Seasonal meal planning means that we plan our meals based around the produce that grows during a certain season. Basically, focusing on what grows in your area, during that specific time.
QUESTION: Are all foods seasonal? A) No B) Yes
Explanation. Nowadays we can buy and eat a wide variety of foods all year around because a) foods can be transported around the world on lorries, boats and even planes and b) farms use large greenhouses to control the temperature and create perfect growing conditions. Thus, tropical fruits can come from places with hot climates like Asia, Latin America, and Africa.
However, some foods are not seasonal. Meat and dairy can be produced all year around. Cows are milked and chickens produce eggs from January all the way to December.
QUESTION: The only reason to eat local food is to save money. A) False B) True
Explanation: It is true that the longer food travels from the farm or food industry to the grocery store, the higher the cost for the families – as food grown locally in-season is tastier and cheaper to buy. However, there are other reasons to prefer seasonal food.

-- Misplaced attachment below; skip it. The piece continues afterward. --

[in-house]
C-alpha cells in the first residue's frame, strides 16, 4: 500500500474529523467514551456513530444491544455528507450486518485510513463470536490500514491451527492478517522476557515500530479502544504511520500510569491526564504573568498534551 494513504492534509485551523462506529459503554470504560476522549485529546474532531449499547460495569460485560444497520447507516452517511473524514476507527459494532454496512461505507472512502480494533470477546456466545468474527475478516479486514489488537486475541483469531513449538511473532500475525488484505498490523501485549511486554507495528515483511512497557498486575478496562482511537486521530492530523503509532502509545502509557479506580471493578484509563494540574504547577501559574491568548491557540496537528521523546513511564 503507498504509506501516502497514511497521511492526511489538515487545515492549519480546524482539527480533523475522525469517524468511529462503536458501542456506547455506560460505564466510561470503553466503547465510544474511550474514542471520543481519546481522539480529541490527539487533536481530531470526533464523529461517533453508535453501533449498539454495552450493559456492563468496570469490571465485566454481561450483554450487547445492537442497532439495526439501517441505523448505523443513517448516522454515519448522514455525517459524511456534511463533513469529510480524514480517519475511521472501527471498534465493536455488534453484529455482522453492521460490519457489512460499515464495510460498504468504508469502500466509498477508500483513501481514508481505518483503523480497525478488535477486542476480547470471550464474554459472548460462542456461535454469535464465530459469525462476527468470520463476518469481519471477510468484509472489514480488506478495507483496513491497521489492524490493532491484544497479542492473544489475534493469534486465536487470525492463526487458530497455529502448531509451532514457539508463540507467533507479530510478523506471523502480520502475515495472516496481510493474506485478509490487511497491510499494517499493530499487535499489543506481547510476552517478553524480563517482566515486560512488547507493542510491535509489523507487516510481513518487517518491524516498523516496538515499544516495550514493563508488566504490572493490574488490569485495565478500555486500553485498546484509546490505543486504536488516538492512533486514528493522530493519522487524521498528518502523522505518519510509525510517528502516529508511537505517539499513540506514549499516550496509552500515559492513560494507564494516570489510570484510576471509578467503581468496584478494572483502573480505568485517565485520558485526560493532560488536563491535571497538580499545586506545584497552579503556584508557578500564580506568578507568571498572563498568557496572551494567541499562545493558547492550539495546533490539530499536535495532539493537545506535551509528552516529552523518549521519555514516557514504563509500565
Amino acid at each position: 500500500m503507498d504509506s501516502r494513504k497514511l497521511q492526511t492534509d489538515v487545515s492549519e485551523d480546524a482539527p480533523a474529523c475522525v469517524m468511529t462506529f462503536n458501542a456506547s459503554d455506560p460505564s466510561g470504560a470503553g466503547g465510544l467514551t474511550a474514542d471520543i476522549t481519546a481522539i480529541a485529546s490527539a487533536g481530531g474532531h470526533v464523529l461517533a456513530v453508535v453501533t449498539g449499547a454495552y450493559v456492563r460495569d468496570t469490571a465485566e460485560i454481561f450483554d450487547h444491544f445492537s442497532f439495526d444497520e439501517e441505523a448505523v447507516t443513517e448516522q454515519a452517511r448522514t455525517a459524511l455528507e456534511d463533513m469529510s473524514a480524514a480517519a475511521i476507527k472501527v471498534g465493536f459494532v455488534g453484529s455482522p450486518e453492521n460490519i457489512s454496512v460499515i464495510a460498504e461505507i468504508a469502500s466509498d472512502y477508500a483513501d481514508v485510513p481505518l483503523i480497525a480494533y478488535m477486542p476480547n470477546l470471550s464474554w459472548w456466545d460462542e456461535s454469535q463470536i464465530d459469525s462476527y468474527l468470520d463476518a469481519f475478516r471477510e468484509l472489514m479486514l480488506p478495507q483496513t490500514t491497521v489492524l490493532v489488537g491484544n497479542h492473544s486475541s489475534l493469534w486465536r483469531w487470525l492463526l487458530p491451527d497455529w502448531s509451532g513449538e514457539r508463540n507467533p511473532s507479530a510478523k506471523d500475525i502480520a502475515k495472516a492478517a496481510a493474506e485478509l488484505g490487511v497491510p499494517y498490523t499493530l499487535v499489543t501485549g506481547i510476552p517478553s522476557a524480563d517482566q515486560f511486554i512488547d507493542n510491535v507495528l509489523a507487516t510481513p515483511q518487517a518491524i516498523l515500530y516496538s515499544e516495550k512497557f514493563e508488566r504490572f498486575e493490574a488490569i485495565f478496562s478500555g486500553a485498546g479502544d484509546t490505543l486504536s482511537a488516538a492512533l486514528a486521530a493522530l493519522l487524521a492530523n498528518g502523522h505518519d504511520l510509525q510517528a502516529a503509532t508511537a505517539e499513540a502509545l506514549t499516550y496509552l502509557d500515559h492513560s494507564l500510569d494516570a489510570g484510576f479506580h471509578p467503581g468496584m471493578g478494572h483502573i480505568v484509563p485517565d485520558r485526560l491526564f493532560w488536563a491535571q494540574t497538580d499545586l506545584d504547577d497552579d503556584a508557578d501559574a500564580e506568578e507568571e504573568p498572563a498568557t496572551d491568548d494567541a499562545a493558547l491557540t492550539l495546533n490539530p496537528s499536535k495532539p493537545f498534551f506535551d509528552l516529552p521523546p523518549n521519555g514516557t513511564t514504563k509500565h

When you create your own meal plan for a season, then you could transfer it to the next month or season, according to seasonal or recipes for every season or months.
Every family should know the guideline of what produce, specially fresh fruits and vegetables, is in season for Spring, Summer, Fall, and Winter or in every month, in their country or region, because the weather conditions vary around the world and also the seasonal grown produce.
Next, we attach several national guides of seasonal foods to several countries:
QUESTION: It is possible only eating seasonal food?
Some countries have been involved in several projects that aim to encourage the consumption of seasonal and local food, and thus reduce the environmental impact of diets. Examples include ‘The Fife Diet’ in Scotland, 100-mile diet in Canada, and the Nordic diet. There have been attempts to eat only locally produced foods for a whole year – actually, this is how the 100-mile diet started. A couple in Canada wanted to see if it was possible to only consume food produced within a 100-mile radius of Vancouver. Even though they were in fact able to achieve this, they explained that preparing food was too time-consuming and laborious, comparing it to a part time job. Also, they shared how difficult it was to eat a varied and balanced diet throughout the year. This is just an extreme, yet interesting, approach to seasonal eating, however, it works to identify some of the obstacles that can appear and need to be appreciated when implementing this practice.